Congressional Democrats have called for an investigation into D.E.A.-led operations in Mexico, in which information passed from United States officials to Mexican authorities was said to have been shared with cartel leaders, prompting two violent attacks.
A D.E.A. officer in New Orleans is facing charges of perjury, obstruction and a swath of other accusations in a wide-ranging scandal that saw members of a D.E.A. task force plead guilty to stealing drugs and cash during federal raids.
The largest producer of cocaine in the world and America’s lead supplier, Colombia is a key operating ground for those officials seeking to dismantle drug trafficking networks. As a party to those efforts in Colombia, Mr. Irizarry was in a uniquely sensitive position.
Cocaine use has surged in recent years in the United States, where 92 percent of cocaine seized by federal authorities in 2016 was traced back to Colombia. The D.E.A. said last fall that the American demand for cocaine was rising to levels not seen in almost a decade, and production of the drug in Colombia was the highest ever observed.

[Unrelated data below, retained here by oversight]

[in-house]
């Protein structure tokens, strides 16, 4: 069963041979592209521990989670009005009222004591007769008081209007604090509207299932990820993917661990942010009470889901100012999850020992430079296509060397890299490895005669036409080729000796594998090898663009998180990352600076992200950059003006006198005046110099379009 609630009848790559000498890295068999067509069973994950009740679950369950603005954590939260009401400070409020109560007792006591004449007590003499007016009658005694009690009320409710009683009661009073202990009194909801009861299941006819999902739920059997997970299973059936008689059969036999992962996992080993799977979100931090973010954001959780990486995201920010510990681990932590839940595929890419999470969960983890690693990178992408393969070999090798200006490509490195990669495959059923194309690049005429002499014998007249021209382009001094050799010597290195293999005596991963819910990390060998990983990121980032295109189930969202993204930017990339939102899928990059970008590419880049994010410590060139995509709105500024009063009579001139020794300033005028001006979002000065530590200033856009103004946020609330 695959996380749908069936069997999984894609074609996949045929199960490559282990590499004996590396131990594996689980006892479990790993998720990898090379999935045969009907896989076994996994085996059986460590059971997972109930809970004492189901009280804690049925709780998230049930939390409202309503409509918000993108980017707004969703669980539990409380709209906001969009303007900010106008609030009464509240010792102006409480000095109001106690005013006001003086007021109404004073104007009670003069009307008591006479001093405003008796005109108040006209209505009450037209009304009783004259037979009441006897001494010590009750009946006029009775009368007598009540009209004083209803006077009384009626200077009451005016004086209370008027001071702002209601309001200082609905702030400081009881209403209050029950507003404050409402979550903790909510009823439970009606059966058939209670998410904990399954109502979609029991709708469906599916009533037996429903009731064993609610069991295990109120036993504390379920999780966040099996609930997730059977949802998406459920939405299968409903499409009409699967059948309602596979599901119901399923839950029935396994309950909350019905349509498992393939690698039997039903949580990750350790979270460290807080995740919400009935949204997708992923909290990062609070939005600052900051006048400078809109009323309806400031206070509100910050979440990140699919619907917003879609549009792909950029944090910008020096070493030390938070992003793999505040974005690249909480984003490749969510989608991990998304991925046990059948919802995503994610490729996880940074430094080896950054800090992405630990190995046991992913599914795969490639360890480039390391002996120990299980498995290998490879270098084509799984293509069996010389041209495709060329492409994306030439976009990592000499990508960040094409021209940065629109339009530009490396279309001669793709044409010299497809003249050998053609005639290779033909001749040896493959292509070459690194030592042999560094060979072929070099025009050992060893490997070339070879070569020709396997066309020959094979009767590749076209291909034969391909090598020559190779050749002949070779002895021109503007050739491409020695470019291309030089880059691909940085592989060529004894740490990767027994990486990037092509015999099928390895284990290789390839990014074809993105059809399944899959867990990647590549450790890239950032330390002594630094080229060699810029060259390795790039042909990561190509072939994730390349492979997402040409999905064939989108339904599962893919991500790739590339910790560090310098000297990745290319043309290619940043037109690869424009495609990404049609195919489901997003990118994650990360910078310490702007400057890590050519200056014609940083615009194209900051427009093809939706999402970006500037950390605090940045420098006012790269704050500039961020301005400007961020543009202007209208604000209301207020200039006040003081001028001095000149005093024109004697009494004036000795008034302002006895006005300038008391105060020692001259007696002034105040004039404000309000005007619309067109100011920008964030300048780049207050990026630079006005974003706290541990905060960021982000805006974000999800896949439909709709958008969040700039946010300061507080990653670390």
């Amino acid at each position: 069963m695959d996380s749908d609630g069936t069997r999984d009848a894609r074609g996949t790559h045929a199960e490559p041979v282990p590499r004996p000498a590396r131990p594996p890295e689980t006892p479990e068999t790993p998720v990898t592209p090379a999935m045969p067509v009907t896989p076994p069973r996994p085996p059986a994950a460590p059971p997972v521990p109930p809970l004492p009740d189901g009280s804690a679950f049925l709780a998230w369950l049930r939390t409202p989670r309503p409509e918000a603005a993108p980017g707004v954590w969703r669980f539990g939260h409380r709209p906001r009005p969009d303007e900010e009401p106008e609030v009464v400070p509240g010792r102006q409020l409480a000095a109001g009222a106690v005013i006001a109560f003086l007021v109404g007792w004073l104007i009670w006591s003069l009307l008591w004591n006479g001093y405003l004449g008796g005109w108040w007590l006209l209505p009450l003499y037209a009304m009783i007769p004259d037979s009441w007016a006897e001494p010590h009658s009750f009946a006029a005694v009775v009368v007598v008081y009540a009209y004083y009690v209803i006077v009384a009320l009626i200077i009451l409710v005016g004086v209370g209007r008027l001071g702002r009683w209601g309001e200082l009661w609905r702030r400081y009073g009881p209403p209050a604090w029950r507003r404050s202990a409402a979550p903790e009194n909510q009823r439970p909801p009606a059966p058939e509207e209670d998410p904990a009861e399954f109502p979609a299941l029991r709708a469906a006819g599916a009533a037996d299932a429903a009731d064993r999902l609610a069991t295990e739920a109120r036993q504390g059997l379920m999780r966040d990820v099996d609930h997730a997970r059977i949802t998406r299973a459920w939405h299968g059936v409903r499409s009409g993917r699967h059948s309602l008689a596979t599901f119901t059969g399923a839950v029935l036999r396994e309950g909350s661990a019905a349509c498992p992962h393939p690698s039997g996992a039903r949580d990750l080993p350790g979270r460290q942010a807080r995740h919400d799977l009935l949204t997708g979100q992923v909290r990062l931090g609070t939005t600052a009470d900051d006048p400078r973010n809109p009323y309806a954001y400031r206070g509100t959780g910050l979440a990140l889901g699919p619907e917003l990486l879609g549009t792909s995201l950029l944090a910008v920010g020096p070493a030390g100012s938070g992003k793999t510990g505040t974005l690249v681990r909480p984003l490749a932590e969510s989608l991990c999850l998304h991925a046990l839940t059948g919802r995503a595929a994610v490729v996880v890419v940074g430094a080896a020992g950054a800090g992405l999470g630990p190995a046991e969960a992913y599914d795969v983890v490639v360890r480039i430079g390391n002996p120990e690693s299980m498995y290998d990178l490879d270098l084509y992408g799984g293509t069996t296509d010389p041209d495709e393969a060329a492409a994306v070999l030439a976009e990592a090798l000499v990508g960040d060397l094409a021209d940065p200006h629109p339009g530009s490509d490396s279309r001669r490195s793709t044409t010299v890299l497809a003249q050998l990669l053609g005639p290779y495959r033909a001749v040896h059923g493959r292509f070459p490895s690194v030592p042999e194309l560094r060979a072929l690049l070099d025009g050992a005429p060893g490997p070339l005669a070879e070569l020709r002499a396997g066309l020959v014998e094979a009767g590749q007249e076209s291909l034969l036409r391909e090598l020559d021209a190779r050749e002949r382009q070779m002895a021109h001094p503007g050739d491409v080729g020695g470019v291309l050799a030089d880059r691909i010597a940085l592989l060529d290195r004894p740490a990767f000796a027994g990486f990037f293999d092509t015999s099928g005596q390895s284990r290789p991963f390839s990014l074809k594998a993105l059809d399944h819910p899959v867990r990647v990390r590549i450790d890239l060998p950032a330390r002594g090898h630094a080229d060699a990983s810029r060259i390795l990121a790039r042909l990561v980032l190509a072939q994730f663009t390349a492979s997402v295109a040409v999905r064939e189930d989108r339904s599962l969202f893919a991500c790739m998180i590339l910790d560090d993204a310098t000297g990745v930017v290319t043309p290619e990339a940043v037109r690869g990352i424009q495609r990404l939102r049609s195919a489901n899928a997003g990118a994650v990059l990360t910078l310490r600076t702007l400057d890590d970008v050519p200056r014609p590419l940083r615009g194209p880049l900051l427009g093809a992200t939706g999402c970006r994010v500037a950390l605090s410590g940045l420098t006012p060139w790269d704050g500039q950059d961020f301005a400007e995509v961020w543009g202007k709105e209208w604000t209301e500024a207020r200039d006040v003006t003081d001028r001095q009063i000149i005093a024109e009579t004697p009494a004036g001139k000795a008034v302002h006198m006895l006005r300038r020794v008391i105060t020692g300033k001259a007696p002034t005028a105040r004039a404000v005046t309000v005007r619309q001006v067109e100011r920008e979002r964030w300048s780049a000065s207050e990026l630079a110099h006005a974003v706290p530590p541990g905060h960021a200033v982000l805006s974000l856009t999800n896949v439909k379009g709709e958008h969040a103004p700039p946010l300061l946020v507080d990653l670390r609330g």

Calls to a number believed to be Mr. Irizarry’s in Florida were not answered. The extent of the information Mr. Irizarry is alleged to have passed to drug traffickers could not be determined.
In 2015, an internal Justice Department watchdog accused D.E.A. officers in Colombia of attending sex parties paid for by drug cartels over a period of several years. Seven agents admitted to the misconduct and were suspended. That scandal roiled the agency’s headquarters, prompting the resignation of its administrator, Michele Leonhardt.